Growth

SME Internationalisation beyond the EU

SME Internationalisation beyond the EU

Few small businesses in Europe export beyond the EU. Increasing the internationalisation of small and medium-sized enterprises (SMEs) and helping them access third markets is crucial for Europe’s competitiveness, economic growth and innovation. The European Commission's priority is to ensure that enterprises can rely on a business-friendly environment and make the most out of growth markets outside the EU.

Benefits of internationalisation

Why should SMEs expand their business beyond the EU?

  • An estimated 90% of global growth will originate outside the EU in the coming years.
  • Developing and emerging markets are expected to account for 60% of world GDP by 2030.
  • Given increased market integration, SMEs can play an important role in global value chains.

According to a study on the level of internationalisation of European SMEs (748 kB, 2009), international SMEs also create more jobs and are more innovative than national SMEs.

A Eurobarometer survey (2015) shows that about half of SMEs in the EU were involved in international business outside the Internal Market over the last three years. Complicated administrative procedures, high delivery costs and identifying business partners were indicated as the major barriers for exporting.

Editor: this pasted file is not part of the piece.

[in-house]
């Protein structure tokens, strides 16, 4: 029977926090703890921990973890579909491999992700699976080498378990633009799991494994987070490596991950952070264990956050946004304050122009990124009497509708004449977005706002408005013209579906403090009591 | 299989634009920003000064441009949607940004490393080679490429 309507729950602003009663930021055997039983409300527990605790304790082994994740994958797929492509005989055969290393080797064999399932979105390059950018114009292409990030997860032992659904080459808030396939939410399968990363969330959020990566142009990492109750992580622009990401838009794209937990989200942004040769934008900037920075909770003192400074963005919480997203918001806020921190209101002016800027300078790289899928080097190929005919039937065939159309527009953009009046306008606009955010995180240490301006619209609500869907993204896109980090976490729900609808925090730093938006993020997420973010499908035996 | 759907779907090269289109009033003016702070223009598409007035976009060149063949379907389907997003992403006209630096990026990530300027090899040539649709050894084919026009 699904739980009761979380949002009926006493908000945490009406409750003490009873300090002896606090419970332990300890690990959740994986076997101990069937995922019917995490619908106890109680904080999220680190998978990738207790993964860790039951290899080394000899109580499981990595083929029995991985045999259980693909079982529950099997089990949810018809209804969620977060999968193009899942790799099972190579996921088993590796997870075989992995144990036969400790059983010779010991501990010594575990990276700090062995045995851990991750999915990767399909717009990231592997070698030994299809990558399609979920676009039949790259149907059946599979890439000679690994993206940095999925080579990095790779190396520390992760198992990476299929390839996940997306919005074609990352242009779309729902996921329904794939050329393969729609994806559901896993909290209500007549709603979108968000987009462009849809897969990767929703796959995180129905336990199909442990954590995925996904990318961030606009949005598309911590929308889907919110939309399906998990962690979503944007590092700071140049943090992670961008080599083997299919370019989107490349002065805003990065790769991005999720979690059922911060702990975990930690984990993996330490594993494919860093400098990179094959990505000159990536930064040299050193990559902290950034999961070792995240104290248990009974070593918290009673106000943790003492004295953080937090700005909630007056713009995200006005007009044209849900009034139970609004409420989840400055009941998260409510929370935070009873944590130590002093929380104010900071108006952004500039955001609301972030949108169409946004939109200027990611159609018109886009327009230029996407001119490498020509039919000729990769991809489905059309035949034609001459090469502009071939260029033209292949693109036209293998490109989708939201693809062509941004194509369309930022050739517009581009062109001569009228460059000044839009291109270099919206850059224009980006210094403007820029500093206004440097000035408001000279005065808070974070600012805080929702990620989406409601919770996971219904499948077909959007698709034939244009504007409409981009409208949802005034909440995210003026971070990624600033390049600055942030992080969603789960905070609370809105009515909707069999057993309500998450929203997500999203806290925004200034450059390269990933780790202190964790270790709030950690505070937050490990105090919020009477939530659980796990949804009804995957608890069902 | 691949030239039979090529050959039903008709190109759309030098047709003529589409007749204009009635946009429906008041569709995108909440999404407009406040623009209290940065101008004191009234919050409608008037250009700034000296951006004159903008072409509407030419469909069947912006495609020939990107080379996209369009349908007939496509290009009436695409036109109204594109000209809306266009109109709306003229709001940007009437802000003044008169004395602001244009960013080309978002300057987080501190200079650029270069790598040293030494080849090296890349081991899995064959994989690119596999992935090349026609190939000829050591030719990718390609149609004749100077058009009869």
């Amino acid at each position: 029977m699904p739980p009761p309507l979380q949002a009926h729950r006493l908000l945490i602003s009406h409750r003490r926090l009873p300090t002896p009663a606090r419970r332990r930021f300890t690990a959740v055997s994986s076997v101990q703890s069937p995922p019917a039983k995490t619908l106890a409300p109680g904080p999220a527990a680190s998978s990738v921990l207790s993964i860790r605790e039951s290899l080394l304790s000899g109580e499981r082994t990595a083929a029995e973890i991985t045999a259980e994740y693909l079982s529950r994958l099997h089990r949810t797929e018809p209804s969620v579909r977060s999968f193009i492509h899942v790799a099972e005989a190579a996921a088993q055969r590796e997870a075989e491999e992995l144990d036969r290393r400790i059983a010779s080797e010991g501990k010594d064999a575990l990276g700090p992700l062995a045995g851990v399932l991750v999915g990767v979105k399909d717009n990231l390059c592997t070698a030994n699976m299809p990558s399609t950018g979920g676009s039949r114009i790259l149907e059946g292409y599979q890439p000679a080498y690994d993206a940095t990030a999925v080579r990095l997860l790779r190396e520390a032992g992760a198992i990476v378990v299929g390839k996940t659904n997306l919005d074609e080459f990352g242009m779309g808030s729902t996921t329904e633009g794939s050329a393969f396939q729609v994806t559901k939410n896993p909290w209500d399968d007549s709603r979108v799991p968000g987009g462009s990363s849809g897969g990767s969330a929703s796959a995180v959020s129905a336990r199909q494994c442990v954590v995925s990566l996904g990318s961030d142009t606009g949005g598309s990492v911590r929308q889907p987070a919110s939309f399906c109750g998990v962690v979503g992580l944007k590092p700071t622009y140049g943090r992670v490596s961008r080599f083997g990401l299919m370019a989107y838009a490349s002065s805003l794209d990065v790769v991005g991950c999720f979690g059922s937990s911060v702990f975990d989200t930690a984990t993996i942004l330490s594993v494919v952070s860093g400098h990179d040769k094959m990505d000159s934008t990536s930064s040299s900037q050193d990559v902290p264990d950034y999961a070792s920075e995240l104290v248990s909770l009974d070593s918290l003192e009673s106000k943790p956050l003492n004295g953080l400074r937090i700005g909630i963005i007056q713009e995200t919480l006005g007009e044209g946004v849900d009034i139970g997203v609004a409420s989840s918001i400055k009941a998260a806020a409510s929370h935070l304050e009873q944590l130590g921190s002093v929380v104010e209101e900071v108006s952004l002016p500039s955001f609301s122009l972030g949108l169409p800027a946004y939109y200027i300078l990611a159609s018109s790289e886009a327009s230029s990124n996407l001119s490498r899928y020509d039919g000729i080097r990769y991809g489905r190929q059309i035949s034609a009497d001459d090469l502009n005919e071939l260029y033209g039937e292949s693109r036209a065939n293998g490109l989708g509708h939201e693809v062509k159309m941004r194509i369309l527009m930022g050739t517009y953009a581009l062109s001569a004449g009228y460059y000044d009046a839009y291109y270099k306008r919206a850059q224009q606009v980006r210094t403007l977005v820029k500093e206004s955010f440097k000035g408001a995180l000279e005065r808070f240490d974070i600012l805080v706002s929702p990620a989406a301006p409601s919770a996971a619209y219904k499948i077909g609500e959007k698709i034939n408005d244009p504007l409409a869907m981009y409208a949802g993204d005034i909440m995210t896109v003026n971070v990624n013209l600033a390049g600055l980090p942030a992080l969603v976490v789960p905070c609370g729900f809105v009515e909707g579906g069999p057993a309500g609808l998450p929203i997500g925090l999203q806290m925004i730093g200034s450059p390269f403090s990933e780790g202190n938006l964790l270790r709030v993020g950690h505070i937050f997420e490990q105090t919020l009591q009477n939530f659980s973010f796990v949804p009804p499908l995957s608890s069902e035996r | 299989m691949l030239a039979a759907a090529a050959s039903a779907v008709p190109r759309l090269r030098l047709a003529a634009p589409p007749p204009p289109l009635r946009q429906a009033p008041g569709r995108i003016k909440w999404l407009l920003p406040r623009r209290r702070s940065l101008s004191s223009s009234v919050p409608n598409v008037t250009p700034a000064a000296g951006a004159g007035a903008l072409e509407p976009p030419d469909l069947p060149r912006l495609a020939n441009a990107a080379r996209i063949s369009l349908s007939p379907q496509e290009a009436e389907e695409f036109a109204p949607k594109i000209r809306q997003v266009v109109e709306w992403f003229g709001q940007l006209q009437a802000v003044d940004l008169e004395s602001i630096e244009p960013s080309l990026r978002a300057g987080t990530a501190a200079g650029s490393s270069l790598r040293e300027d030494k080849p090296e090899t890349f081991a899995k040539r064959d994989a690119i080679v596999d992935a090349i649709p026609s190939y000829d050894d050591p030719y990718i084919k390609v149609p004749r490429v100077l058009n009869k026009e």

Commission actions

In 2011, the Commission proposed a new strategy aimed at helping SMEs expand their business outside the EU. The Communication 'Small business, big world' sets out six fields of action:

  • strengthening and mapping the existing supply of support services;
  • creating a single virtual gateway to information for SMEs;
  • making support schemes at EU level more consistent;
  • promoting clusters and networks for SME internationalisation;
  • rationalising new activities in priority markets;
  • leveraging existing EU external policies.

A number of studies were conducted to understand the problems SMEs face when going international and to help them overcome these challenges - see studies on internationalisation.

The Commission also established SME policy dialogues bilaterally (China) and multilaterally (EU-MED Cooperation, Eastern Partnership). These aim at aligning the policy framework for SMEs across borders.

Sixth US-EU SME Best Practices Workshop in Washington, April 2015

The SME Workshop aimed to share expertise in promoting the development of US and EU SMEs and expanding opportunities for them to export to each other's markets.

Support tools

See support for SME internationalisation available to companies that want to go international.

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